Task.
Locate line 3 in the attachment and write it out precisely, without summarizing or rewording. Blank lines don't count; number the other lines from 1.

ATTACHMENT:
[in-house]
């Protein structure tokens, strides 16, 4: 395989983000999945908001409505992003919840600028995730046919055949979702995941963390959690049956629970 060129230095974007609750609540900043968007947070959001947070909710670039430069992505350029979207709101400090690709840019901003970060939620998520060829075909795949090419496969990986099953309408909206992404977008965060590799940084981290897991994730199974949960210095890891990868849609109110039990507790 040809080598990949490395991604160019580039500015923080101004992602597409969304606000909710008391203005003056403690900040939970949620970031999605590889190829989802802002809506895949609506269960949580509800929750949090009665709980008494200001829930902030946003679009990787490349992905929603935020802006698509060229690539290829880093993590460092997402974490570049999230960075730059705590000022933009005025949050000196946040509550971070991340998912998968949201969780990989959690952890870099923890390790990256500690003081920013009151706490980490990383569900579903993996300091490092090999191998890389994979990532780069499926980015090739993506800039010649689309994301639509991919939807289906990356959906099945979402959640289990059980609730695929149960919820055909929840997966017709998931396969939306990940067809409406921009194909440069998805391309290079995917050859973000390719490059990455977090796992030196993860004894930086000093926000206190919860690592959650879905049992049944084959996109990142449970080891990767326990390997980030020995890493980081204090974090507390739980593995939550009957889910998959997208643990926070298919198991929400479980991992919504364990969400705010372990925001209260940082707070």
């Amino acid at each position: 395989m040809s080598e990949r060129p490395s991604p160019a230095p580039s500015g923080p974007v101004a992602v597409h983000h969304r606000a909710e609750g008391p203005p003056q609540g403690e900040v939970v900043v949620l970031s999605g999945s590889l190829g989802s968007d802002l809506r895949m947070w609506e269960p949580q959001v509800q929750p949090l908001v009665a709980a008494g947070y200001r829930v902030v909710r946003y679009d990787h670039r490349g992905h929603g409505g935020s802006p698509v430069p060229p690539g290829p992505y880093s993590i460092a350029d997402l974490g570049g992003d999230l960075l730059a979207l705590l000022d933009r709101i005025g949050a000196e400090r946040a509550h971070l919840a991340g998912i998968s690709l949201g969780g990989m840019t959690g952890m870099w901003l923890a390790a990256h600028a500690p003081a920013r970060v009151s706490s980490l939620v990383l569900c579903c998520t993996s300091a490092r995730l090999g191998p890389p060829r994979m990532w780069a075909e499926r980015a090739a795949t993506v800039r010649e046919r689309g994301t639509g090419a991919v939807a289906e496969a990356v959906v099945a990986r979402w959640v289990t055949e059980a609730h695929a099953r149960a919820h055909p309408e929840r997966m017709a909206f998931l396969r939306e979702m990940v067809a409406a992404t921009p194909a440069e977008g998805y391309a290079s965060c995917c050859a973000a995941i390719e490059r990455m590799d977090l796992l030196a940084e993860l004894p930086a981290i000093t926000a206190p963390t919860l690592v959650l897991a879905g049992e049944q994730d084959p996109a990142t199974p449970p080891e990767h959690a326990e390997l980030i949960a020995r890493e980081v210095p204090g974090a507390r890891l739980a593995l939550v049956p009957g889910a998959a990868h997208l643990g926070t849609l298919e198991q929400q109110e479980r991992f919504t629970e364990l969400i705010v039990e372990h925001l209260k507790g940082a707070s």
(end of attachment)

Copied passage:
């Amino acid at each position: 395989m040809s080598e990949r060129p490395s991604p160019a230095p580039s500015g923080p974007v101004a992602v597409h983000h969304r606000a909710e609750g008391p203005p003056q609540g403690e900040v939970v900043v949620l970031s999605g999945s590889l190829g989802s968007d802002l809506r895949m947070w609506e269960p949580q959001v509800q929750p949090l908001v009665a709980a008494g947070y200001r829930v902030v909710r946003y679009d990787h670039r490349g992905h929603g409505g935020s802006p698509v430069p060229p690539g290829p992505y880093s993590i460092a350029d997402l974490g570049g992003d999230l960075l730059a979207l705590l000022d933009r709101i005025g949050a000196e400090r946040a509550h971070l919840a991340g998912i998968s690709l949201g969780g990989m840019t959690g952890m870099w901003l923890a390790a990256h600028a500690p003081a920013r970060v009151s706490s980490l939620v990383l569900c579903c998520t993996s300091a490092r995730l090999g191998p890389p060829r994979m990532w780069a075909e499926r980015a090739a795949t993506v800039r010649e046919r689309g994301t639509g090419a991919v939807a289906e496969a990356v959906v099945a990986r979402w959640v289990t055949e059980a609730h695929a099953r149960a919820h055909p309408e929840r997966m017709a909206f998931l396969r939306e979702m990940v067809a409406a992404t921009p194909a440069e977008g998805y391309a290079s965060c995917c050859a973000a995941i390719e490059r990455m590799d977090l796992l030196a940084e993860l004894p930086a981290i000093t926000a206190p963390t919860l690592v959650l897991a879905g049992e049944q994730d084959p996109a990142t199974p449970p080891e990767h959690a326990e390997l980030i949960a020995r890493e980081v210095p204090g974090a507390r890891l739980a593995l939550v049956p009957g889910a998959a990868h997208l643990g926070t849609l298919e198991q929400q109110e479980r991992f919504t629970e364990l969400i705010v039990e372990h925001l209260k507790g940082a707070s």